If an unlikely plan comes together, new Wellington Phoenix signing Michal Kopczynski won’t be the only Polish athlete taking New Zealand sport by storm in the near future.
And that’s not just because he’s sharing a dressing room with compatriot Filip Kurto.
Kopczynski, 26, joined Wellington on loan from boyhood club Legia Warsaw in July despite admitting to being a “little bit scared” of the prospect of relocating outside his homeland for the first time.
The furthest he ventured during 12 years in the Polish capital was a one-season loan spell at second tier Wigry Suwalki – around 300km north east of Warsaw – so the thought of moving to the Southern Hemisphere was certainly a daunting one.
Making the life-changing move smoother was the ease with which he could convince fiancee Stasia Jestem to follow him to the other side of the planet.
After all, it made sense for a representative of Poland’s women’s Rugby Sevens team to be on board with an adventure in a rugby heartland like New Zealand.
“She was playing for Legia in Rugby Sevens and a few times she played with the national team,” Kopczynski explained to www.a-league.com.au.
“In Poland, rugby is not popular. It’s not a professional sport for women.
“This is a rugby country, so for her it’s also a good thing we can go to games and maybe she will have an opportunity to join a club.
“In Poland she had a job, but she doesn't have one here yet so there is more time for her to play.”
Counting on Kurto
Kopczynski, who delivered an outstanding performance in Legia's dramatic draw against Real Madrid in the 2016-17 UEFA Champions League group stage, turned out 93 times in Polish football and 14 in European competitions across six years in the senior ranks.
During that aforementioned game, Legia came back from 2-0 down to take a 3-2 lead, before Cristiano Ronaldo, Gareth Bale, Karim Benzema and company grabbed a late goal to spoil the party.
But after falling out of favour with the new regime at Legia, former Roda JC goalkeeper Kurto is helping the midfielder adjust as he now attempts to secure first-team football in the Land of the Long White Cloud.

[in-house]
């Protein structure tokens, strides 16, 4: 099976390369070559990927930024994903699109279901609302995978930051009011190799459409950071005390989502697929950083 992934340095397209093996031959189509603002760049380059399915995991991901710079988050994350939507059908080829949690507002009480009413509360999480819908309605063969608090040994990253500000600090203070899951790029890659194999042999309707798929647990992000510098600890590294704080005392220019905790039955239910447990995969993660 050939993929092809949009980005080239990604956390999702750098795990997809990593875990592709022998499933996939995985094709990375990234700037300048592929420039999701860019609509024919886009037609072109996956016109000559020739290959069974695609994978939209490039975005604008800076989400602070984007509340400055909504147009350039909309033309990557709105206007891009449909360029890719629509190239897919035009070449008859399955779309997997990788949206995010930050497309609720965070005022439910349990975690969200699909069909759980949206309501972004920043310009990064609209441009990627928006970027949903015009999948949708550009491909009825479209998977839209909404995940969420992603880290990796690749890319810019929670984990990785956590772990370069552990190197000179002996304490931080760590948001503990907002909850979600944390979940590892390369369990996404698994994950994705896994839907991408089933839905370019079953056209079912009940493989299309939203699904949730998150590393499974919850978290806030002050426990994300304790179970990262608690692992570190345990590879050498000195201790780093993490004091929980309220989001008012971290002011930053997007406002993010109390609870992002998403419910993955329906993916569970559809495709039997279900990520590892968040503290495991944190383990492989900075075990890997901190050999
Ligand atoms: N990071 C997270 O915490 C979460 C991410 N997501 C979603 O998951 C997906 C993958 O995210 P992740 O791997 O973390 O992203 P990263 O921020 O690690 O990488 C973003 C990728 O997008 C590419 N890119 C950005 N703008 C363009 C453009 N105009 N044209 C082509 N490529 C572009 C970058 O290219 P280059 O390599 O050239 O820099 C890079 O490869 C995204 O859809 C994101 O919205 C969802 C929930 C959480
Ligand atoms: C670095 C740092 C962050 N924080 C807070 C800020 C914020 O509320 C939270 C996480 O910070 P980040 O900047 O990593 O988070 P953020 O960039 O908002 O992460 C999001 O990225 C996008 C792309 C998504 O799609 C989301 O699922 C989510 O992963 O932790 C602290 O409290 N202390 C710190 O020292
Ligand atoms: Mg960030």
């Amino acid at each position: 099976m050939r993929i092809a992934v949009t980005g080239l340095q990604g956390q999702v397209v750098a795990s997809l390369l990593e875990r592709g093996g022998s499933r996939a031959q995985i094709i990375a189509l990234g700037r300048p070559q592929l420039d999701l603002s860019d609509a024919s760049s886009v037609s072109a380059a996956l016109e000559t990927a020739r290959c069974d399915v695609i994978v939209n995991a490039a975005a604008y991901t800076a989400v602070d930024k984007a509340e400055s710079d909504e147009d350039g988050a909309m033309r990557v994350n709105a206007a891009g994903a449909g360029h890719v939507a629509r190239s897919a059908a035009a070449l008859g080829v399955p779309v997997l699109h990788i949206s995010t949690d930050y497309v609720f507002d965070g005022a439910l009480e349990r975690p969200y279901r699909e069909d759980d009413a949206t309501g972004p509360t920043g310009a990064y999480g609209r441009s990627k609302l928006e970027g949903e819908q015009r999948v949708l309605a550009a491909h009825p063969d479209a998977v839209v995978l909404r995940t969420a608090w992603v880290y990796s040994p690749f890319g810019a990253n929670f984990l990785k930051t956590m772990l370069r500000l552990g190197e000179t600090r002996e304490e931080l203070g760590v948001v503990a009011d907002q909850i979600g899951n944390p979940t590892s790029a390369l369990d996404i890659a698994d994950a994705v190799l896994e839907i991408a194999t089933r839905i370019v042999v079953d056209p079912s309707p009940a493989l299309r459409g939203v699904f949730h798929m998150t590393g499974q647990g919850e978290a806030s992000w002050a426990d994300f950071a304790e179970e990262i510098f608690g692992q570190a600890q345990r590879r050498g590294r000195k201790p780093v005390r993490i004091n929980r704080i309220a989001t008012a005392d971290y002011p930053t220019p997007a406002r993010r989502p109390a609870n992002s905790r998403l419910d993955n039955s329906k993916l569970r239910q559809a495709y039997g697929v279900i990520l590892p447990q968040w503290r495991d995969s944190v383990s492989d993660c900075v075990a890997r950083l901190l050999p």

The pair have been brought in to add European know-how to a team looking for ways to climb the ladder, and have quickly taken to their new surrounds.
“I’m happy Filip is also here. Everything for us is easier, we can do it together,” said Kopczynski.
“We didn’t know each other previously, but now we are friends and we are helping each other to settle. It makes our lives easier.
“So far I love the city, really. I love nature and we have a beautiful view of the hills. There are a lot of houses on the hills with good views of the bay and mountains.
“With Filip, we already go on walks. If there is time to go to the Southern Island and other places we will do it.”
The idyllic Kiwi scenery makes for a welcome break from the daily grind of a gruelling pre-season under Mark Rudan.
Kopczynski is confident the new Phoenix boss’ high-intensity training sessions and the “professional” atmosphere permeating the club will result in an upturn in fortunes this term.
Just don’t expect the defensive midfielder to emulate Adrian Mierzejewski, the Polish sensation who wrote headlines at Sydney FC on the way to winning the Johnny Warren Medal.
“We had a little conversation about the A-League, about the standard,” Kopczynski revealed.
“[Mierzejewski] was a star here, a really good player. He gave me some advice and it was really helpful for me.
“It’s difficult [in my position] to be really famous, to be one of the star players. But I’m going to do my best to be the best I can.
“For sure, I will not score as many goals and have as many assists like him, but I can have an impact on our game.”